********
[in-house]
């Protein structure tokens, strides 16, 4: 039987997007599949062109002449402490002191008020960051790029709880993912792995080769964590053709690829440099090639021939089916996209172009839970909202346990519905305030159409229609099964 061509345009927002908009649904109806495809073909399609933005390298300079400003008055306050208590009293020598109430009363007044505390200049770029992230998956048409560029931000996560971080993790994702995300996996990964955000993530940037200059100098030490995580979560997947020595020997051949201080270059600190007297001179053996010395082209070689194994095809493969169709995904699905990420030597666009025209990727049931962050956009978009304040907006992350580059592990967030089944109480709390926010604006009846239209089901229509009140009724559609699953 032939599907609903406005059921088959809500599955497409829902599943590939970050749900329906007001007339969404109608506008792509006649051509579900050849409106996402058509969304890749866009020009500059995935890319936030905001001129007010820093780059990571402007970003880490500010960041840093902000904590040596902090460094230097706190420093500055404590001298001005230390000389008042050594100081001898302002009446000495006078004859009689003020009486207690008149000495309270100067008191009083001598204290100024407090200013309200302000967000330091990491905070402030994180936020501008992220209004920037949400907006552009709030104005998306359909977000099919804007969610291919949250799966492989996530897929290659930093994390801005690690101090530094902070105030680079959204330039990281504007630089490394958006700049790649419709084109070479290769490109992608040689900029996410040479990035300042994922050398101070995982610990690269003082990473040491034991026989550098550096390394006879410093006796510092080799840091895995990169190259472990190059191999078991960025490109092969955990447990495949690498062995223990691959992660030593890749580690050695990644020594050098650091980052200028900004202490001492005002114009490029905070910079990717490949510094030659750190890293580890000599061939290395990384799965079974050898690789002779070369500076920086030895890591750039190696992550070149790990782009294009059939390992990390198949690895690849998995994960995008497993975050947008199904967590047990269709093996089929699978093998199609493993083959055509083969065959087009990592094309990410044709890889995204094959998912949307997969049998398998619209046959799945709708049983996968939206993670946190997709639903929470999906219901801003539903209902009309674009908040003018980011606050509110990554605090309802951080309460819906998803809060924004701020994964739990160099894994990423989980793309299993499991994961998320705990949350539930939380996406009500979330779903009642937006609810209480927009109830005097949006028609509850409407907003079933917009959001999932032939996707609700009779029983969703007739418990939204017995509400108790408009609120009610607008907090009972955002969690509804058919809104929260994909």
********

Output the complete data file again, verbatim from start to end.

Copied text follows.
[in-house]
């Protein structure tokens, strides 16, 4: 039987997007599949062109002449402490002191008020960051790029709880993912792995080769964590053709690829440099090639021939089916996209172009839970909202346990519905305030159409229609099964 061509345009927002908009649904109806495809073909399609933005390298300079400003008055306050208590009293020598109430009363007044505390200049770029992230998956048409560029931000996560971080993790994702995300996996990964955000993530940037200059100098030490995580979560997947020595020997051949201080270059600190007297001179053996010395082209070689194994095809493969169709995904699905990420030597666009025209990727049931962050956009978009304040907006992350580059592990967030089944109480709390926010604006009846239209089901229509009140009724559609699953 032939599907609903406005059921088959809500599955497409829902599943590939970050749900329906007001007339969404109608506008792509006649051509579900050849409106996402058509969304890749866009020009500059995935890319936030905001001129007010820093780059990571402007970003880490500010960041840093902000904590040596902090460094230097706190420093500055404590001298001005230390000389008042050594100081001898302002009446000495006078004859009689003020009486207690008149000495309270100067008191009083001598204290100024407090200013309200302000967000330091990491905070402030994180936020501008992220209004920037949400907006552009709030104005998306359909977000099919804007969610291919949250799966492989996530897929290659930093994390801005690690101090530094902070105030680079959204330039990281504007630089490394958006700049790649419709084109070479290769490109992608040689900029996410040479990035300042994922050398101070995982610990690269003082990473040491034991026989550098550096390394006879410093006796510092080799840091895995990169190259472990190059191999078991960025490109092969955990447990495949690498062995223990691959992660030593890749580690050695990644020594050098650091980052200028900004202490001492005002114009490029905070910079990717490949510094030659750190890293580890000599061939290395990384799965079974050898690789002779070369500076920086030895890591750039190696992550070149790990782009294009059939390992990390198949690895690849998995994960995008497993975050947008199904967590047990269709093996089929699978093998199609493993083959055509083969065959087009990592094309990410044709890889995204094959998912949307997969049998398998619209046959799945709708049983996968939206993670946190997709639903929470999906219901801003539903209902009309674009908040003018980011606050509110990554605090309802951080309460819906998803809060924004701020994964739990160099894994990423989980793309299993499991994961998320705990949350539930939380996406009500979330779903009642937006609810209480927009109830005097949006028609509850409407907003079933917009959001999932032939996707609700009779029983969703007739418990939204017995509400108790408009609120009610607008907090009972955002969690509804058919809104929260994909």